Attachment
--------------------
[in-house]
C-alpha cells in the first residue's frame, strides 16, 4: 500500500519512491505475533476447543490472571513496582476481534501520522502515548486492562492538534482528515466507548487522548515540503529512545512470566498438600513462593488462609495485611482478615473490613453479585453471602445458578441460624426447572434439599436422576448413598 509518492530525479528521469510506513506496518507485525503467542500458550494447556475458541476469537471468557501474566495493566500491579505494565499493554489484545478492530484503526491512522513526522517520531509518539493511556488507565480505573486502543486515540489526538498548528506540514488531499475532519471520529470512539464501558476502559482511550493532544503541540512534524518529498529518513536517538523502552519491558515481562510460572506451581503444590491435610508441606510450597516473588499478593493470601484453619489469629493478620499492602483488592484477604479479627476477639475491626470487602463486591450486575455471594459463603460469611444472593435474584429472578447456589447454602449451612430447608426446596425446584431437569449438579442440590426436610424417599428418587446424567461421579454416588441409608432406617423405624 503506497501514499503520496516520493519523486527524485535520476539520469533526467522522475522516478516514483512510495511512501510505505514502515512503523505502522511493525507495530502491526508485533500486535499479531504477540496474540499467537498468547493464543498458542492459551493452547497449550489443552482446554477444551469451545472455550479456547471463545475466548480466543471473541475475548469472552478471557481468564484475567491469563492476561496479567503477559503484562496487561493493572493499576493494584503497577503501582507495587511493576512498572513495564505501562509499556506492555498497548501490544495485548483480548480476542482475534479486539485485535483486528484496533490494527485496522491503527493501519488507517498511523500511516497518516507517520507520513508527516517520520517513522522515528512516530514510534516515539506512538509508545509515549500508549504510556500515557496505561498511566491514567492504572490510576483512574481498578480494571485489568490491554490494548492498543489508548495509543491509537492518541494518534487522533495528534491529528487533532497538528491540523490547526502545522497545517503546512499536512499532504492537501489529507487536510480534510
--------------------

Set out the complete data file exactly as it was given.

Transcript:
[in-house]
C-alpha cells in the first residue's frame, strides 16, 4: 500500500519512491505475533476447543490472571513496582476481534501520522502515548486492562492538534482528515466507548487522548515540503529512545512470566498438600513462593488462609495485611482478615473490613453479585453471602445458578441460624426447572434439599436422576448413598 509518492530525479528521469510506513506496518507485525503467542500458550494447556475458541476469537471468557501474566495493566500491579505494565499493554489484545478492530484503526491512522513526522517520531509518539493511556488507565480505573486502543486515540489526538498548528506540514488531499475532519471520529470512539464501558476502559482511550493532544503541540512534524518529498529518513536517538523502552519491558515481562510460572506451581503444590491435610508441606510450597516473588499478593493470601484453619489469629493478620499492602483488592484477604479479627476477639475491626470487602463486591450486575455471594459463603460469611444472593435474584429472578447456589447454602449451612430447608426446596425446584431437569449438579442440590426436610424417599428418587446424567461421579454416588441409608432406617423405624 503506497501514499503520496516520493519523486527524485535520476539520469533526467522522475522516478516514483512510495511512501510505505514502515512503523505502522511493525507495530502491526508485533500486535499479531504477540496474540499467537498468547493464543498458542492459551493452547497449550489443552482446554477444551469451545472455550479456547471463545475466548480466543471473541475475548469472552478471557481468564484475567491469563492476561496479567503477559503484562496487561493493572493499576493494584503497577503501582507495587511493576512498572513495564505501562509499556506492555498497548501490544495485548483480548480476542482475534479486539485485535483486528484496533490494527485496522491503527493501519488507517498511523500511516497518516507517520507520513508527516517520520517513522522515528512516530514510534516515539506512538509508545509515549500508549504510556500515557496505561498511566491514567492504572490510576483512574481498578480494571485489568490491554490494548492498543489508548495509543491509537492518541494518534487522533495528534491529528487533532497538528491540523490547526502545522497545517503546512499536512499532504492537501489529507487536510480534510